Broken Walls Made Whole

If you are with me in that place of impossible burden, feeling guilty and useless, not just hidden but buried, be encouraged.

Wait for the LORD; be strong, and let your heart take courage; wait for the LORD! Psalm 27:14 (ESV) 

When I looked at the original language of this verse, I found something unexpected, what seems like a vivid contrast, or even an oxymoron. 

I have always thought of waiting as a still (maybe frustratingly so, like sitting in a traffic jam) and almost sedentary activity, and patient waiting as almost an impossibility.  

The Hebrew word qavah (קָוָה), translated wait, is used twice in the verse. It means to look for, wait patiently, tarry, wait for, wait on, wait upon. It has this underlying meaning of the “tension of enduring, waiting.”1 But the words translated “be strong” and “take courage” are far from still or sedentary in their meanings. 

The word translated “be strong” is chazaq (חָזַק). It means “to be or grow firm or strong, strengthen.” In its various verb tenses it carries the meanings of prevailing over, the sound of a trumpet growing louder and louder, securing a kingdom. It means to seize, grasp, take hold, retain, and keep, restore to strength, make strong and encourage. In Nehemiah it is used of the repairing of the walls of the city. 

Wow, these biblical images sound familiar and do not sound like passive waiting. They almost don’t seem very patient either.  

The word translated “take courage,” or be courageous is amets (אָמַץ). This word means to confirm, be courageous or of good courage, steadfastly-minded, be strong, make strong, strengthen yourself, fortify, to be alert, physically (on foot) or mentally (in courage), increase, prevail. 

So, the psalmist appears to be saying we have something to do while we wait:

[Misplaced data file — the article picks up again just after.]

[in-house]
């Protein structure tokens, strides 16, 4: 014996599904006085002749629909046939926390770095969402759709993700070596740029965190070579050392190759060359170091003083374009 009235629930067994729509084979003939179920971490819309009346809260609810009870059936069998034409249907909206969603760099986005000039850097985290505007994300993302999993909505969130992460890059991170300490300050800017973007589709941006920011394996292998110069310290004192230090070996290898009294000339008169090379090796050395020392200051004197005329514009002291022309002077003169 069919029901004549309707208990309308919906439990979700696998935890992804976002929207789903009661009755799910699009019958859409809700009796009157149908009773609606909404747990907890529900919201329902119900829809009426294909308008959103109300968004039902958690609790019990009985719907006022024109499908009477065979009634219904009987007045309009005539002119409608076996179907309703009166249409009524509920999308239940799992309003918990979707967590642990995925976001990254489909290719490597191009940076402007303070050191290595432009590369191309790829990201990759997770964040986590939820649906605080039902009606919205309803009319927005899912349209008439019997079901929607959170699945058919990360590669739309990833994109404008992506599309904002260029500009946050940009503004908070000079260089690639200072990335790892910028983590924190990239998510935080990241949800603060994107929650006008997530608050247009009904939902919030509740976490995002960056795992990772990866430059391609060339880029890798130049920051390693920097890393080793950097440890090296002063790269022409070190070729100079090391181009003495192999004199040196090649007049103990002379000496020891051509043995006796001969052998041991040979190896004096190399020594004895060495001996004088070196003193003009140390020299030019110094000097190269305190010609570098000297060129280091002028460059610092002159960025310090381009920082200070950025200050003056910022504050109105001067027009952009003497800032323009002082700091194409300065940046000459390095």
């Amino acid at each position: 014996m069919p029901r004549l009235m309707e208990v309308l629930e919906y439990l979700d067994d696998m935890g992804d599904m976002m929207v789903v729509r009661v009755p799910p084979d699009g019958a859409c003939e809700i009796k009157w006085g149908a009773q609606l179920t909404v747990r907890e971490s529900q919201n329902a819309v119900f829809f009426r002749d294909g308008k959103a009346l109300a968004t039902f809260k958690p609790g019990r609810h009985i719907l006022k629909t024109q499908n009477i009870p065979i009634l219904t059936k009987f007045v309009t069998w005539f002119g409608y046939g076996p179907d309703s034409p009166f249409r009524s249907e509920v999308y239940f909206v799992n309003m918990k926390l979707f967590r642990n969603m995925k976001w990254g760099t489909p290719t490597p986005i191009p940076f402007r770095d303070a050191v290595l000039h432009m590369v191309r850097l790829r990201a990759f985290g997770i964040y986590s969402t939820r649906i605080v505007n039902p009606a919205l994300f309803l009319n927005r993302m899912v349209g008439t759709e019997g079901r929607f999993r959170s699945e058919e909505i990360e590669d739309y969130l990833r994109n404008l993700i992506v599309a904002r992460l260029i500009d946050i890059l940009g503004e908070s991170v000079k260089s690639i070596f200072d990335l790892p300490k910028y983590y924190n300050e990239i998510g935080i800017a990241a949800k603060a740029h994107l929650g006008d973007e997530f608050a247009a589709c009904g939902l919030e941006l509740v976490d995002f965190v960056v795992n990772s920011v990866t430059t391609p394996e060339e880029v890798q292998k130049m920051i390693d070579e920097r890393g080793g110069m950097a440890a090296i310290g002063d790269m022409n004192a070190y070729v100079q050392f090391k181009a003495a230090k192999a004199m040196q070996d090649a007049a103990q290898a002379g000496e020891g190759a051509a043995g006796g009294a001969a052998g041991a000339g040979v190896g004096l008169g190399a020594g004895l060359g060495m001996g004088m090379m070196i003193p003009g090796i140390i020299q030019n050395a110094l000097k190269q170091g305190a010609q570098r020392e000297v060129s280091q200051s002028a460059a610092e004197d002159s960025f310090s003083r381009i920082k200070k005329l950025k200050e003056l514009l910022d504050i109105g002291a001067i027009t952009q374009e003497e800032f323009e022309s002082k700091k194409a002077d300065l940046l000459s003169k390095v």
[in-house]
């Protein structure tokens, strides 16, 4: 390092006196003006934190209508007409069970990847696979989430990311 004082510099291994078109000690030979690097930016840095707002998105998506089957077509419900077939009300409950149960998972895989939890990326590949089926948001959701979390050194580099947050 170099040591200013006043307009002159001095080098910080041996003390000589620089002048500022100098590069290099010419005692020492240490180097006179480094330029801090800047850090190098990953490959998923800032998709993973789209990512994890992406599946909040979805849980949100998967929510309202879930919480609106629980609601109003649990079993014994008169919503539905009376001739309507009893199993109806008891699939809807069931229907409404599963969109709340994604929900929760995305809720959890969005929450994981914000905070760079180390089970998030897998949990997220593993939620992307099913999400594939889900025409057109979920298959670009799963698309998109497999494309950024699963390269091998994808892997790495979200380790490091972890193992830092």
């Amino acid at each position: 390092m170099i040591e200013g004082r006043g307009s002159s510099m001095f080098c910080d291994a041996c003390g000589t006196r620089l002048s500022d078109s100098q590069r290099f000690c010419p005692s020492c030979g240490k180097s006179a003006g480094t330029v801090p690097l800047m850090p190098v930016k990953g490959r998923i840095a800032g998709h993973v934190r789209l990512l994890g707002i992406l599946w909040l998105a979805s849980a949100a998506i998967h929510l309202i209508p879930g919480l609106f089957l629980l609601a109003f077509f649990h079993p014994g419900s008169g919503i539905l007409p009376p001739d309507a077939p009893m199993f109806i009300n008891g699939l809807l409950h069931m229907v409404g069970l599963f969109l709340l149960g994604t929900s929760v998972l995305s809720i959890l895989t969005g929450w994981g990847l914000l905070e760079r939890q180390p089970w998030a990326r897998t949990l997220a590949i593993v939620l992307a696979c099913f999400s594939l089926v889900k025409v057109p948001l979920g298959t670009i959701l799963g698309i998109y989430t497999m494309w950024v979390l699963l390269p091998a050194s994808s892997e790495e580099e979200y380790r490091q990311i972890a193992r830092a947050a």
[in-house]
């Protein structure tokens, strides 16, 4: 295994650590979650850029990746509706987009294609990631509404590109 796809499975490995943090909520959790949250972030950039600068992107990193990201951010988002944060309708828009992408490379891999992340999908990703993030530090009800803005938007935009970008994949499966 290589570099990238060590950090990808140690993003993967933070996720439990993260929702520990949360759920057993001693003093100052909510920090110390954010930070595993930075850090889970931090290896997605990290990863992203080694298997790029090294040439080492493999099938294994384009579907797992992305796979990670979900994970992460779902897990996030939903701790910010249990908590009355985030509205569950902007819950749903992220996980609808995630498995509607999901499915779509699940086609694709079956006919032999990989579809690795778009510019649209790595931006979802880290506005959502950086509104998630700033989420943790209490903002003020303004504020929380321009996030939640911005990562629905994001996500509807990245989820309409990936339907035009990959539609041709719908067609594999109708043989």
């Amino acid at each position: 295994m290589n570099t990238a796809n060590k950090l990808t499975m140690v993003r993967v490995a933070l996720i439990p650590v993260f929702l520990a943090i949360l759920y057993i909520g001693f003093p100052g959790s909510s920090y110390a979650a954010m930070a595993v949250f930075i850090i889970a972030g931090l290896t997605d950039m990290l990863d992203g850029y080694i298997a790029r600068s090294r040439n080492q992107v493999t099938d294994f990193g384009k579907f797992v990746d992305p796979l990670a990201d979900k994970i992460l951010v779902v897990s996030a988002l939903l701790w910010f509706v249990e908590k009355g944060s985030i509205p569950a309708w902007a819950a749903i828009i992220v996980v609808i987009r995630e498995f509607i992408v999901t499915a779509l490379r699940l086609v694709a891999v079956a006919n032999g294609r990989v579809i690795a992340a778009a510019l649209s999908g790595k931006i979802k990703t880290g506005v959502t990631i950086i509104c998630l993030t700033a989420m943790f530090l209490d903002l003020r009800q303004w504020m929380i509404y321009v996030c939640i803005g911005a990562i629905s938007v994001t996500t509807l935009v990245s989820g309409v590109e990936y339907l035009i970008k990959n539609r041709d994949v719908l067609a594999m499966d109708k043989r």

Wait for the Lord. But while you are waiting for Him, secure the Kingdom. Seize, take hold, restore. Sound the trumpet of the Good News. Strengthen yourself and others in the Lord. Repair the broken walls of the church. Be alert for the attacks of the enemy and resist him.  

It seems like the psalmist is saying while you wait conquer, prevail over the enemy, bring the lost into dwelling place of the Most High, our most loving God. And I absolutely believe that is true.

But to tell you the truth this study has left me feeling guilty and deficient. I am in a place right now as a caregiver where I cannot do much for the Kingdom – or so it seems. I find myself overwhelmed, burdened with necessary responsibilities, unable to do one more thing, even sometimes it seems to take one more breath. Obvious, visible doings like volunteer work and helps ministries are impossible right now. And I feel sad and stymied. 

But then the Lord showed me something. Could it be that by waiting patiently – yielding to Him and the place He has me in right now, serving Him though “the least of these” – focused on Him and together with Him, I conquer my self-life, prevail over oppression in the unseen spiritual realm, I witness to my faith, and encourage others by my perseverance. Maybe in this waiting-yielding time I become better, as Chris Hendrix recently blogged Becoming Better.